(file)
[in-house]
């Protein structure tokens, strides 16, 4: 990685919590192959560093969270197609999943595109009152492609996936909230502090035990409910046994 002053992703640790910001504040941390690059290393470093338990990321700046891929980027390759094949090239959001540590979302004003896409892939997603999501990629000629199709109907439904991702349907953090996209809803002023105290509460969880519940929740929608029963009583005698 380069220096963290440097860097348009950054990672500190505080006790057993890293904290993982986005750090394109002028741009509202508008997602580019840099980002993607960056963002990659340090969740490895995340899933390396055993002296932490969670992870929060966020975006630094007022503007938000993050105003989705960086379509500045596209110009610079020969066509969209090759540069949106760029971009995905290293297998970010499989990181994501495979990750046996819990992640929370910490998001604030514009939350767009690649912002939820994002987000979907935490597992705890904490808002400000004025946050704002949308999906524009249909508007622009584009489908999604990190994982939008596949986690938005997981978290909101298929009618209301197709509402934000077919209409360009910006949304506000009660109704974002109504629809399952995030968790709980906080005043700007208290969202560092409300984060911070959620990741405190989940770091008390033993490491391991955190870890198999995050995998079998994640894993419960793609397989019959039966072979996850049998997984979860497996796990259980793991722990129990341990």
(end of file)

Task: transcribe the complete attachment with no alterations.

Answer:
[in-house]
């Protein structure tokens, strides 16, 4: 990685919590192959560093969270197609999943595109009152492609996936909230502090035990409910046994 002053992703640790910001504040941390690059290393470093338990990321700046891929980027390759094949090239959001540590979302004003896409892939997603999501990629000629199709109907439904991702349907953090996209809803002023105290509460969880519940929740929608029963009583005698 380069220096963290440097860097348009950054990672500190505080006790057993890293904290993982986005750090394109002028741009509202508008997602580019840099980002993607960056963002990659340090969740490895995340899933390396055993002296932490969670992870929060966020975006630094007022503007938000993050105003989705960086379509500045596209110009610079020969066509969209090759540069949106760029971009995905290293297998970010499989990181994501495979990750046996819990992640929370910490998001604030514009939350767009690649912002939820994002987000979907935490597992705890904490808002400000004025946050704002949308999906524009249909508007622009584009489908999604990190994982939008596949986690938005997981978290909101298929009618209301197709509402934000077919209409360009910006949304506000009660109704974002109504629809399952995030968790709980906080005043700007208290969202560092409300984060911070959620990741405190989940770091008390033993490491391991955190870890198999995050995998079998994640894993419960793609397989019959039966072979996850049998997984979860497996796990259980793991722990129990341990």